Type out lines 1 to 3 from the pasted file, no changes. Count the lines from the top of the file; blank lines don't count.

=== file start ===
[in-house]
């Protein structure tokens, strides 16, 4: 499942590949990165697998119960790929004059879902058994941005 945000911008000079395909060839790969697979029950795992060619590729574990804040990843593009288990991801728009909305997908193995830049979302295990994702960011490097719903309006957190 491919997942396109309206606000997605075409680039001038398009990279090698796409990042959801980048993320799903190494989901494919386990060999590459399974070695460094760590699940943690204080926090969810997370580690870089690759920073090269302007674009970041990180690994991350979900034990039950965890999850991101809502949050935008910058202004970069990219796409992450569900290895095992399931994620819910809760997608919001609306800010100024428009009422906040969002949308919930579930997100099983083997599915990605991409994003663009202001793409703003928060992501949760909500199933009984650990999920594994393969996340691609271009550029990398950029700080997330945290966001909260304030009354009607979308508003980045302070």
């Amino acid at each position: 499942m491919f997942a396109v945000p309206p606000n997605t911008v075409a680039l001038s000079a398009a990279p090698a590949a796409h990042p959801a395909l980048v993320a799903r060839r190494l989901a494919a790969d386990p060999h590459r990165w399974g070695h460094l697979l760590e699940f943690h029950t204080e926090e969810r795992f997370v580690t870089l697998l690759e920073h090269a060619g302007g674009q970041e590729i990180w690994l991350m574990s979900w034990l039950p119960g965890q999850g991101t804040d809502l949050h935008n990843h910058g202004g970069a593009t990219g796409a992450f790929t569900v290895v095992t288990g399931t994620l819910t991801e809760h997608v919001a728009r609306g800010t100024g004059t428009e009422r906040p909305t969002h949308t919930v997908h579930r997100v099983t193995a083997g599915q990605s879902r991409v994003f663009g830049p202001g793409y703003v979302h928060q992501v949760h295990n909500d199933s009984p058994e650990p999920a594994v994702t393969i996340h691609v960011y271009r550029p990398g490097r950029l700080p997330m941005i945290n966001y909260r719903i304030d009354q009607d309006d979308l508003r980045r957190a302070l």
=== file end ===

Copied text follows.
[in-house]
């Protein structure tokens, strides 16, 4: 499942590949990165697998119960790929004059879902058994941005 945000911008000079395909060839790969697979029950795992060619590729574990804040990843593009288990991801728009909305997908193995830049979302295990994702960011490097719903309006957190 491919997942396109309206606000997605075409680039001038398009990279090698796409990042959801980048993320799903190494989901494919386990060999590459399974070695460094760590699940943690204080926090969810997370580690870089690759920073090269302007674009970041990180690994991350979900034990039950965890999850991101809502949050935008910058202004970069990219796409992450569900290895095992399931994620819910809760997608919001609306800010100024428009009422906040969002949308919930579930997100099983083997599915990605991409994003663009202001793409703003928060992501949760909500199933009984650990999920594994393969996340691609271009550029990398950029700080997330945290966001909260304030009354009607979308508003980045302070």
């Amino acid at each position: 499942m491919f997942a396109v945000p309206p606000n997605t911008v075409a680039l001038s000079a398009a990279p090698a590949a796409h990042p959801a395909l980048v993320a799903r060839r190494l989901a494919a790969d386990p060999h590459r990165w399974g070695h460094l697979l760590e699940f943690h029950t204080e926090e969810r795992f997370v580690t870089l697998l690759e920073h090269a060619g302007g674009q970041e590729i990180w690994l991350m574990s979900w034990l039950p119960g965890q999850g991101t804040d809502l949050h935008n990843h910058g202004g970069a593009t990219g796409a992450f790929t569900v290895v095992t288990g399931t994620l819910t991801e809760h997608v919001a728009r609306g800010t100024g004059t428009e009422r906040p909305t969002h949308t919930v997908h579930r997100v099983t193995a083997g599915q990605s879902r991409v994003f663009g830049p202001g793409y703003v979302h928060q992501v949760h295990n909500d199933s009984p058994e650990p999920a594994v994702t393969i996340h691609v960011y271009r550029p990398g490097r950029l700080p997330m941005i945290n966001y909260r719903i304030d009354q009607d309006d979308l508003r980045r957190a302070l």